As for Jay-Z, Derek Jeter, Floyd Mayweather and other famous people who wanted to see what all the fuss was about, they were left to applaud and shake their heads, too, not only about Curry but about Iguodala and his big shots, followed by various shimmies and a Michael Jordan-like shrug, and about Harrison Barnes, who carried the Warriors while Curry was struggling in the fourth quarter, and about Klay Thompson, who shook off his continuing back issues to hit the three that completed the comeback. When Curry finally stopped throwing the ball away — how many times did Paul bilk him? — and hit a three with 1:47 left, then four free throws in the final 40 seconds, that’s when half the Staples Center crowd headed to the exits and the other half emitted various shrieks and OMGs about what they’d just seen.

“We’re writing a new story this year,” said Curry, who ended an erratic night with 40 points and seven turnovers, several in a weird stretch midway through the fourth. “We’re a confident basketball team. No matter how bad we’re playing, we know we have a shot to win. We’ve got to enjoy the process. We’re going to be ugly some days, pretty some days.”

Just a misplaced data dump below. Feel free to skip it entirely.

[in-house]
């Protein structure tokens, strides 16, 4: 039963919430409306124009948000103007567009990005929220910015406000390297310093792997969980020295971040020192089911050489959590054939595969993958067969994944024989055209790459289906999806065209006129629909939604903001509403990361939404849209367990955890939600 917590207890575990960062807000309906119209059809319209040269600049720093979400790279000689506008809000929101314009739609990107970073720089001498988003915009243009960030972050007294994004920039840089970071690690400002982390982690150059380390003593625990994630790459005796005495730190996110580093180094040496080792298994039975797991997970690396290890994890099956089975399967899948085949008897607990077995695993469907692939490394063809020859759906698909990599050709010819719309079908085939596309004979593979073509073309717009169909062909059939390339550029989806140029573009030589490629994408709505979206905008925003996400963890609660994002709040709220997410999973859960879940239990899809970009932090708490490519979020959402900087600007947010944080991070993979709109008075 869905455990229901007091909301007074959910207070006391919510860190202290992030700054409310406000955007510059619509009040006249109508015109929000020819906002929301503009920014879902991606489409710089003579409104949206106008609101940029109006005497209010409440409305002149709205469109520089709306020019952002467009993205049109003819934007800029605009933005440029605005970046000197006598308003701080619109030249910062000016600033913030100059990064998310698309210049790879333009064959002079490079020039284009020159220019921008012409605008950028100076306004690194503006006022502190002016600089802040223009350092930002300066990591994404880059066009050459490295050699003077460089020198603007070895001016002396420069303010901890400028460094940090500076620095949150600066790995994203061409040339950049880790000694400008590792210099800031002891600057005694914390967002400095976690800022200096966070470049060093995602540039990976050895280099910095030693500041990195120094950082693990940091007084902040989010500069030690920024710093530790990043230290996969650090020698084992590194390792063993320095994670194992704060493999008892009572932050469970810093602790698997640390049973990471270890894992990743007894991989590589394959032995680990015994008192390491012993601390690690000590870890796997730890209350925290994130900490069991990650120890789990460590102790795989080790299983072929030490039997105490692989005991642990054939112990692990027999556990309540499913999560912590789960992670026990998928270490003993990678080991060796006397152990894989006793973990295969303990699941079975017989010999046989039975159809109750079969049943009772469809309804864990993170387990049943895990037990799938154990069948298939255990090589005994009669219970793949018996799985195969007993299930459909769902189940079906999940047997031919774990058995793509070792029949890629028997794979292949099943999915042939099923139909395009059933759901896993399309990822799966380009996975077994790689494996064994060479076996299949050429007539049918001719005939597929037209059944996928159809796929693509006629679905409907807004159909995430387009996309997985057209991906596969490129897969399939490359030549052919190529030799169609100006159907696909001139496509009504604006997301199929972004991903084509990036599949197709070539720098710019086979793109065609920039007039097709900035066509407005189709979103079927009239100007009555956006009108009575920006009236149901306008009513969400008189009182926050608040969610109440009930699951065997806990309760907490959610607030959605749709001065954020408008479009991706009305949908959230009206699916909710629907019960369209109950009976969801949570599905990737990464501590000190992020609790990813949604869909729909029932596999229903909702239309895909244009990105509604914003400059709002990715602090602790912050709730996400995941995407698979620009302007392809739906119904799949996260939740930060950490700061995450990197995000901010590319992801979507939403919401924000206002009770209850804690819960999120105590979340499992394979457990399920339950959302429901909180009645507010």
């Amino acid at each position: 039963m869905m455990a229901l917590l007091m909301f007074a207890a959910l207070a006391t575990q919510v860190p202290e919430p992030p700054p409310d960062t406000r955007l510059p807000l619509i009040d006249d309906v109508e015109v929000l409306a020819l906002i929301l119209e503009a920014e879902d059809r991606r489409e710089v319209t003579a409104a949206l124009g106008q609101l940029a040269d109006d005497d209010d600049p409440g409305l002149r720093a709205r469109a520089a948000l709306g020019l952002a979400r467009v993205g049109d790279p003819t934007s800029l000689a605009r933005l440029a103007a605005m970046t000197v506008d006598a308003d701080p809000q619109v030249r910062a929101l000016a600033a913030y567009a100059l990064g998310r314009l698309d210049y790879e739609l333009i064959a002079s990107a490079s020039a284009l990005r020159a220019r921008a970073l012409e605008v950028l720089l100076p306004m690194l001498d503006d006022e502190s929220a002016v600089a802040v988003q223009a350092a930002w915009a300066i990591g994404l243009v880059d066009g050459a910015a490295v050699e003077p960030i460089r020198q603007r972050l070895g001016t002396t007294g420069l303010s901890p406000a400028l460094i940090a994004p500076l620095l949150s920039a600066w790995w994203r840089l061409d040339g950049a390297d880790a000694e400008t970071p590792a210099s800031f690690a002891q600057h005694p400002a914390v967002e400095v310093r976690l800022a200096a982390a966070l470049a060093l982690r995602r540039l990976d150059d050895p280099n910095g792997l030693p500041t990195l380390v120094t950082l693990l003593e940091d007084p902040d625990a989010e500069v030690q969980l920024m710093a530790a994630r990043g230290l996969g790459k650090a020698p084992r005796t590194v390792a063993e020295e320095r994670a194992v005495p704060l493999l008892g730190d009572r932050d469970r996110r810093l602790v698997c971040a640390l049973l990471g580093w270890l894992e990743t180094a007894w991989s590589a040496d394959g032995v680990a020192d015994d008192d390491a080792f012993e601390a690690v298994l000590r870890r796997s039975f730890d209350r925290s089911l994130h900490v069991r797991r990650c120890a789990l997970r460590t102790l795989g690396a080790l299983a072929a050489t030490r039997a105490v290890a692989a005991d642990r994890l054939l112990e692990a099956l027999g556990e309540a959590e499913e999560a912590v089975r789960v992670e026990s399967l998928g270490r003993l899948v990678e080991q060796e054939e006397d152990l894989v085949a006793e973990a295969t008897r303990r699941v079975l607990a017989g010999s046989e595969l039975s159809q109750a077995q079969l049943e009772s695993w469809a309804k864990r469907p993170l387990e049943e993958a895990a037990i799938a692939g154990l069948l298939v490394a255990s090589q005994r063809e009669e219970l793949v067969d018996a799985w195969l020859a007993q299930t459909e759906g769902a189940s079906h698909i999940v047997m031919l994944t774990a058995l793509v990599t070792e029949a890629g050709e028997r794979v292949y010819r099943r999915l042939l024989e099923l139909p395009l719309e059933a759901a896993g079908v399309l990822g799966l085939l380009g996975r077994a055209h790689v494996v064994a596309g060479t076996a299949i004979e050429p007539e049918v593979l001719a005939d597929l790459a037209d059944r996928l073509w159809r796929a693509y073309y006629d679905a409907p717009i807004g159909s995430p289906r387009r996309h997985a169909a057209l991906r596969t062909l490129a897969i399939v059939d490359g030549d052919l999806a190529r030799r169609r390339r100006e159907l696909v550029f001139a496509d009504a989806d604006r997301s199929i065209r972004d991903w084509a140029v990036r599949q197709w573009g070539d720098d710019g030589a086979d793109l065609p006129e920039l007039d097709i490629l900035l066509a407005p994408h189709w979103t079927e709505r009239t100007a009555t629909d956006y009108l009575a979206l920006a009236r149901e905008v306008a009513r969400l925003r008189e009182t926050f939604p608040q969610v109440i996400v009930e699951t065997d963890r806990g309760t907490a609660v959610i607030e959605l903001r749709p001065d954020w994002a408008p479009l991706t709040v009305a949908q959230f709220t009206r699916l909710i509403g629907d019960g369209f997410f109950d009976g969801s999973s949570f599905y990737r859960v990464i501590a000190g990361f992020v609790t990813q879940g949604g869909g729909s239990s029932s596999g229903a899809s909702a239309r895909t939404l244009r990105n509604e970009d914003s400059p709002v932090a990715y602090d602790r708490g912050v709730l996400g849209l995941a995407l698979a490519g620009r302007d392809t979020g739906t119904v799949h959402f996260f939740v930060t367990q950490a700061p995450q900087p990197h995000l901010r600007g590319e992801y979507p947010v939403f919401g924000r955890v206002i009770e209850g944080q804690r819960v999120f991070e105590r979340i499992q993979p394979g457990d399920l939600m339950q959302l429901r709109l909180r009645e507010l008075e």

But in the end, these are winning days every time. And they still haven’t lost since June, with the possibility now probable that they’ll establish the mark for the NBA’s best start on Tuesday night at Oracle Arena against — wait for it — the Lakers. Consider it a good way to remind Kobe Bryant that it’s time to retire. At some point, the Warriors will lose a game, maybe in a offbeat place against an improving team like Phoenix or Utah, or to LeBron James on Christmas Day. But at the moment, nothing is stopping the Warriors — not the absence of their head coach or threats of boredom or complacency. This is the best story in American sports right now, and it’s shocking when tickets are available. They weren’t in L.A.